IFC: What was the genesis of Neurotica?

Jenny: I’m pretty sure it was a title-first situation. I was coming up with ideas to pitch to a production company a million years ago (this isn’t hyperbole; I am VERY old) and just wrote down “Neurotica”; then it just sort of appeared fully formed. “Neurotica? Oh it’s an over-the-top romantic comedy about a Dominatrix with OCD, of course.” And that just happened to hit the buttons of everything I’m fascinated by. 


IFC: How would you describe Ivy?

Jenny: Ivy is everything I love in a comedy character – she’s tenacious, she’s confident, she’s sweet, she’s a big wonderful weirdo. 

IFC: How would Ivy’s clientele describe her?

Jenny:  Open-minded, caring, excellent aim. 

IFC: Why don’t more small towns have local dungeons?

Jenny: How do you know they don’t? 

IFC: What are the pros and cons of joining a chain mega dungeon?

Jenny: You can use any of their locations but you’ll always forget you have a membership and in a year you’ll be like “jeez why won’t they let me just cancel?” 

IFC: Mouths are gross! Why is that?

Jenny: If you had never seen a mouth before and I was like “it’s a wet flesh cave with sharp parts that lives in your face”, it would sound like Cronenberg-ian body horror. All body parts are horrifying. I’m kind of rooting for the singularity, I’d feel way better if I was just a consciousness in a cloud.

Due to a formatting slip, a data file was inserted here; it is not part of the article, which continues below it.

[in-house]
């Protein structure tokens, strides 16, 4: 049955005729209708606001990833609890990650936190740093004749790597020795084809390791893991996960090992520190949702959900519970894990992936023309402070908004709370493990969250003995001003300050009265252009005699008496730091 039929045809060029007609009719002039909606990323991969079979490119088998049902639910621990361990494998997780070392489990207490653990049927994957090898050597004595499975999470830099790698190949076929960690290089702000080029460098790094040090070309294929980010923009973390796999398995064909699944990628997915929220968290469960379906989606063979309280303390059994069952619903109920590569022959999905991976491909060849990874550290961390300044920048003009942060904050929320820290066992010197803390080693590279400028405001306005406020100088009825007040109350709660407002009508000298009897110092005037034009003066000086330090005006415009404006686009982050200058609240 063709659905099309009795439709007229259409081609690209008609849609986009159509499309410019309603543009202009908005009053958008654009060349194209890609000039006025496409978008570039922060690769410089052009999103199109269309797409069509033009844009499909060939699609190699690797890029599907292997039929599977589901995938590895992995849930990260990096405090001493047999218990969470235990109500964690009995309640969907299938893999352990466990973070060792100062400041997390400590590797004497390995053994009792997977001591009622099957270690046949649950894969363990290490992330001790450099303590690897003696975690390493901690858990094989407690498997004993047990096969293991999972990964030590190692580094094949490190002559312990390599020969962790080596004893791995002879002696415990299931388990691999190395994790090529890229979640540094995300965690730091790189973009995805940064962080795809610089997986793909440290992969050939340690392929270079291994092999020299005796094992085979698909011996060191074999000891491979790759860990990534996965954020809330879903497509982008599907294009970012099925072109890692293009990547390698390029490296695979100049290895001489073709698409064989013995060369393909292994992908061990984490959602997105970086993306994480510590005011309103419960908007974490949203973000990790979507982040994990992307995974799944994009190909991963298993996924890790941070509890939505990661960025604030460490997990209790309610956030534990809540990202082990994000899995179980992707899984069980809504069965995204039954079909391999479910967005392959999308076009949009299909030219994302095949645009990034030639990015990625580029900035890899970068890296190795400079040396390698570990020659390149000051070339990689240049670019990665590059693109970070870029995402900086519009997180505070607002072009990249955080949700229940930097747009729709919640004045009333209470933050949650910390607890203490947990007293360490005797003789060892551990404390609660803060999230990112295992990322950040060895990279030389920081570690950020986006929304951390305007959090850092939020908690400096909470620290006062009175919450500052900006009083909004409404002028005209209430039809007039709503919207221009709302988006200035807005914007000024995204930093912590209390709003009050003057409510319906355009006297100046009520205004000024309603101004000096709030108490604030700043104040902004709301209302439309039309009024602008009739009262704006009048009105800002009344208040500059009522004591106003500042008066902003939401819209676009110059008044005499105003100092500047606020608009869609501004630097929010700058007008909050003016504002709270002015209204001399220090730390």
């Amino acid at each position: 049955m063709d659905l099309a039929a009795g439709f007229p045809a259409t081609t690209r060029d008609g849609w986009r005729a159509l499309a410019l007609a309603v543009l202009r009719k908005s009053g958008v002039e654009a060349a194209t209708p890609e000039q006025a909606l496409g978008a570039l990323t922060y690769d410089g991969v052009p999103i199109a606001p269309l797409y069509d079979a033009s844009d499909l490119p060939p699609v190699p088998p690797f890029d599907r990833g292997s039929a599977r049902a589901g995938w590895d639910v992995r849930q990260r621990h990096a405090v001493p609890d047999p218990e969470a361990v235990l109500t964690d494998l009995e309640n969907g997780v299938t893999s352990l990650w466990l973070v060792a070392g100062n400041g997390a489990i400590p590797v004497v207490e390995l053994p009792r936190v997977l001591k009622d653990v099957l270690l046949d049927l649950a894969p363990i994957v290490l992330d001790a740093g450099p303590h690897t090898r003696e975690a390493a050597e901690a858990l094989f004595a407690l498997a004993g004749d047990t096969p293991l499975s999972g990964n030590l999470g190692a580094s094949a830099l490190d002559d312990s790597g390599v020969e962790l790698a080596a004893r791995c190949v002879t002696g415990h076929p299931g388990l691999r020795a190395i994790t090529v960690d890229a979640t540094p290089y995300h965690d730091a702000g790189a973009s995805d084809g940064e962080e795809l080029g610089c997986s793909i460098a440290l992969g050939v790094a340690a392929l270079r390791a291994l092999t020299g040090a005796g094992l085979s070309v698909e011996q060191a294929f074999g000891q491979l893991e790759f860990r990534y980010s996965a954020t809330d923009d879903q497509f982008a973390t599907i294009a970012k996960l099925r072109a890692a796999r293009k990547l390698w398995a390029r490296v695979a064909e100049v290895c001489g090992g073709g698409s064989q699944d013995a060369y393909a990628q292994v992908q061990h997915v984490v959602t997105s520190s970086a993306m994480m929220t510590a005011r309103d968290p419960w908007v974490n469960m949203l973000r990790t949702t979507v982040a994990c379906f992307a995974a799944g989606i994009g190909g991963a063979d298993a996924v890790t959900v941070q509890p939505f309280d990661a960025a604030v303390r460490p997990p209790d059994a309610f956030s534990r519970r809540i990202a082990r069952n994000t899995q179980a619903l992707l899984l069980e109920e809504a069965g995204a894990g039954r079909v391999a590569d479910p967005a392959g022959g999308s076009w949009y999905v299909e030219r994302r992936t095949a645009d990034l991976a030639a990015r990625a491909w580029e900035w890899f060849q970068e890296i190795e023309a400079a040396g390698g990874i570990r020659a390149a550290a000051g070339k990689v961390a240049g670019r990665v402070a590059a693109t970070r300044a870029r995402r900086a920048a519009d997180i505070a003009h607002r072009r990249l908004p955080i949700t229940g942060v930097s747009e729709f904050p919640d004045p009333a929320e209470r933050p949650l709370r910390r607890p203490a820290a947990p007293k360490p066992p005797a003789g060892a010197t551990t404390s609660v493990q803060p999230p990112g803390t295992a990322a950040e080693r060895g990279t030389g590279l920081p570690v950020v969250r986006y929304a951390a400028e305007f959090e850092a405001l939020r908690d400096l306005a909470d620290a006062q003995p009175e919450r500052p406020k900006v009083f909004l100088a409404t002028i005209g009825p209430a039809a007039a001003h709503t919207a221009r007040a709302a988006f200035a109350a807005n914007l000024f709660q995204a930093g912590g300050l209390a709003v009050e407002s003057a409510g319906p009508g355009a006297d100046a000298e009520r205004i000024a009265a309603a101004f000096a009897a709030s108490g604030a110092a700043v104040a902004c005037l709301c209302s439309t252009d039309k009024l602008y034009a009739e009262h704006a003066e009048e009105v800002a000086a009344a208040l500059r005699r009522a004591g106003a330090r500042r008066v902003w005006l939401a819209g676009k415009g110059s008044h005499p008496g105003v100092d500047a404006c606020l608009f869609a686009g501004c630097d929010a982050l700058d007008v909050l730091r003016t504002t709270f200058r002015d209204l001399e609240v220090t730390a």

See the whole season of Neurotica right now on IFC’s Comedy Crib.


The ’90s Are Back

The '90s live again during IFC's weekend marathon.

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Photo Credit: Everett Digital, Columbia Pictures

We know what you’re thinking: “Why on Earth would anyone want to reanimate the decade that gave us Haddaway, Los Del Rio, and Smash Mouth, not to mention Crystal Pepsi?”


Thoughts like those are normal. After all, we tend to remember lasting psychological trauma more vividly than fleeting joy. But if you dig deep, you’ll rediscover that the ’90s gave us so much to fondly revisit. Consider the four pillars of true ’90s culture.

Boy Bands

We all pretended to hate them, but watch us come alive at a karaoke bar when “I Want It That Way” comes on. Arguably more influential than Brit Pop and Grunge put together, because hello – Justin Timberlake. He’s a legitimate cultural gem.

Man-Child Movies

Adam Sandler is just behind The Simpsons in terms of his influence on humor. Somehow his man-child schtick didn’t get old until the aughts, and his success in that arena ushered in a wave of other man-child movies from fellow ’90s comedians. RIP Chris Farley (and WTF Rob Schneider).